About

This summer our family made a once in a lifetime decision to move 7,693 miles away from home; we will be moving to Tembagapura, Indonesia. Tembagapura is an isolated jungle town nestled in the Papua Jayawijaya Mountains above Timika (click on the map below). It is a self-sufficient community structured to support Freeport McMoRan’s Grasberg Mine and its national and expat communities.  Tembagapura is just like any typical small town; it is made up of neighborhoods and has a hospital, a bank, a school, a church, a mosque, a coffee shop, and a library. It also has two restaurants, a Hero grocery store (a well-known Asian chain store), and a recreation center with a swimming pool, gymnasium, tennis courts, and a football field.

In addition to learning how to live, work, and go to school in an Indonesian society, we will also have opportunities to travel to different parts of Asia and Australia.  Some of the places that we hope to visit include Bali, Thailand, Vietnam, Beijing, Cairns, Sydney and New Zealand.

The purpose of this blog is to document our adventures and to keep our family and friends informed of our activities and experiences.  We are looking forward to this adventure and sharing it with you.

11 Responses to About

  1. Lynette Parker says:

    Hey there cousin!!! Just found your blog! What a crazy exciting Adventure for your family! Hope it is okay to follow you, has been fascinating to read some back posts!!! Wow!!!

    Xoxoxo
    Lynette

  2. Dale Gossett says:

    Great to hear that everyone is doing well and the adventure is on. You guys are always in my thoughts and prayers and may everyday be even more blessed than the one before it. A friend of the Roses always.
    Dale

  3. Rachael Shelley says:

    Hello,
    My name is Rachael and I discovered your blog while doing some research on this mine and town. My husband and I are considering moving from the states to live and work. Much like it appears you have. I, of course, have so much concern with taking me family there. I would love if we could chat and asks some questions. It is such a huge decision. I would appreciate any help and information you can provide me with. I have 2 young daughters and think you would be a great contact and book of knowledge. Thank you so much for considering.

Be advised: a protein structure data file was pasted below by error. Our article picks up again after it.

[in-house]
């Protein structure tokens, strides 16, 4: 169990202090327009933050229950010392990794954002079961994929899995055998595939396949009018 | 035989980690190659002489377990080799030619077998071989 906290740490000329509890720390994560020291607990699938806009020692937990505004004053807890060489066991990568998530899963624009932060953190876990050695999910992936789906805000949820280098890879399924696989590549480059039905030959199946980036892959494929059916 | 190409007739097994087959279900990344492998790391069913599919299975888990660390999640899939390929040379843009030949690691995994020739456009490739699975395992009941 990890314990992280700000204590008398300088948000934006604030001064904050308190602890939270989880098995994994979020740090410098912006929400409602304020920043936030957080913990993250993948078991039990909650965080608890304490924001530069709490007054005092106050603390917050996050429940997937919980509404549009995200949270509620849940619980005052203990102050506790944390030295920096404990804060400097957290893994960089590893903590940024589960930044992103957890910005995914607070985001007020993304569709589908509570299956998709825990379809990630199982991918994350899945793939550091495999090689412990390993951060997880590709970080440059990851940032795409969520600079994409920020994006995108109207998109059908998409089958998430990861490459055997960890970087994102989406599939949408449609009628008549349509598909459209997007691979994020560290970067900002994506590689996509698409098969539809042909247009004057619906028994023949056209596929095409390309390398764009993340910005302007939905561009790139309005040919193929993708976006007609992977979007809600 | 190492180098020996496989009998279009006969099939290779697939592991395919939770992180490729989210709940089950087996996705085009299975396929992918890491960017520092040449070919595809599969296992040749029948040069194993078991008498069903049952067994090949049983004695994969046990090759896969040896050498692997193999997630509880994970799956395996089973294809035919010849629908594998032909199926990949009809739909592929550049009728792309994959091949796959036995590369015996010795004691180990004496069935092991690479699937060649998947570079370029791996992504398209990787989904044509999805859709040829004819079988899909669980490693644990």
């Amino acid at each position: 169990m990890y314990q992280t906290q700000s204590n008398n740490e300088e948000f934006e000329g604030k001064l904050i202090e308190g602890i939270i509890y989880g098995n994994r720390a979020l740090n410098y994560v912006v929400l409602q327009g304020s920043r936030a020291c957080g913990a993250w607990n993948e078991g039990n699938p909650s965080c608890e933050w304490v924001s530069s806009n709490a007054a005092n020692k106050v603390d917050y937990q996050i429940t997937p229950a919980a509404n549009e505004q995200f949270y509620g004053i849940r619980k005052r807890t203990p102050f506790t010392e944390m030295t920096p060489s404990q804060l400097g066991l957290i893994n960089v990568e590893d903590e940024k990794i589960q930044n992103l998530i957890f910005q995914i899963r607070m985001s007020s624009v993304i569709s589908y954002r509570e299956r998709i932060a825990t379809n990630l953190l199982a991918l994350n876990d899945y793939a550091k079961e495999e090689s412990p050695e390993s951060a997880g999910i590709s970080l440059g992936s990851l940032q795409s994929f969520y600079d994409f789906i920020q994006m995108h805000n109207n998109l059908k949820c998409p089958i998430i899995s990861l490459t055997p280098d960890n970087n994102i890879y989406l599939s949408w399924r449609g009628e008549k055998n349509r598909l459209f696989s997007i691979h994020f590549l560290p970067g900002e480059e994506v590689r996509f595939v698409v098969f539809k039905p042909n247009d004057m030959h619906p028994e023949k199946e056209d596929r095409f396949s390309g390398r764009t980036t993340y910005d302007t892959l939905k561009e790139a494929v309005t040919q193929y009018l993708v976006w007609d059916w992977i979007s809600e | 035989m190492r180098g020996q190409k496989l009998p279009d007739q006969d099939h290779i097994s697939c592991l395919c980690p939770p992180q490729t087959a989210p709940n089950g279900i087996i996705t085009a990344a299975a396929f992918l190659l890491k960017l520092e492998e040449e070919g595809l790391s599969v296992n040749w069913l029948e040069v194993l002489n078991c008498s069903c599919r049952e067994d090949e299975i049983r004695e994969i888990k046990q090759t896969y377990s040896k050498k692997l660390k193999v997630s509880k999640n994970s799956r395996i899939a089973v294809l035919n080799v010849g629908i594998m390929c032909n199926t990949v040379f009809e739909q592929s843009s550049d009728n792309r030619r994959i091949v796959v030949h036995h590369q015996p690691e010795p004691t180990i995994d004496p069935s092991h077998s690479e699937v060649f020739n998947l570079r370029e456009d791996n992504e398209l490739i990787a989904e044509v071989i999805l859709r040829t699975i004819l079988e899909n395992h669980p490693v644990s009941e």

Rachael
    Idaho

  4. Chester (Chet) Harbut says:

    Hi,

    I spent about 4 months in Tembagapura during the summer of 1975. I had just finished my doctoral thesis/dissertation at Tulane U. in Infectious and Tropical Diseases. The staff physician at the town site, Dr. Cyril Swain, had contacted our department (really my major professor) to inquire whether he could get someone to come to Tembagapura to evaluate the prevalence of intestinal and blood diseases in the Indonesian population working in the kitchens, store, as house maids, etc.. I also helped to upgrade the diagnostic techniques of the laboratory staff at the hospital. Dr. Swain also allowed me to travel to other villages on the island (Waa, Kokonao, Senggo, and another whose name escapes just now) to do blood surveys, specifically looking for levels of infection with malaria and filariasis. Anyway, I have a ton of ‘slides’ (how I wish digital photography had been around at the time) of my trip, some of which I’ve digitized. I’ve thought of setting up a web site called Tembagapura but have never gotten around to it. Maybe not techie enough. Anyway, just thought I’d touch base with you. I imagine town site has changed quite a bit since I was there.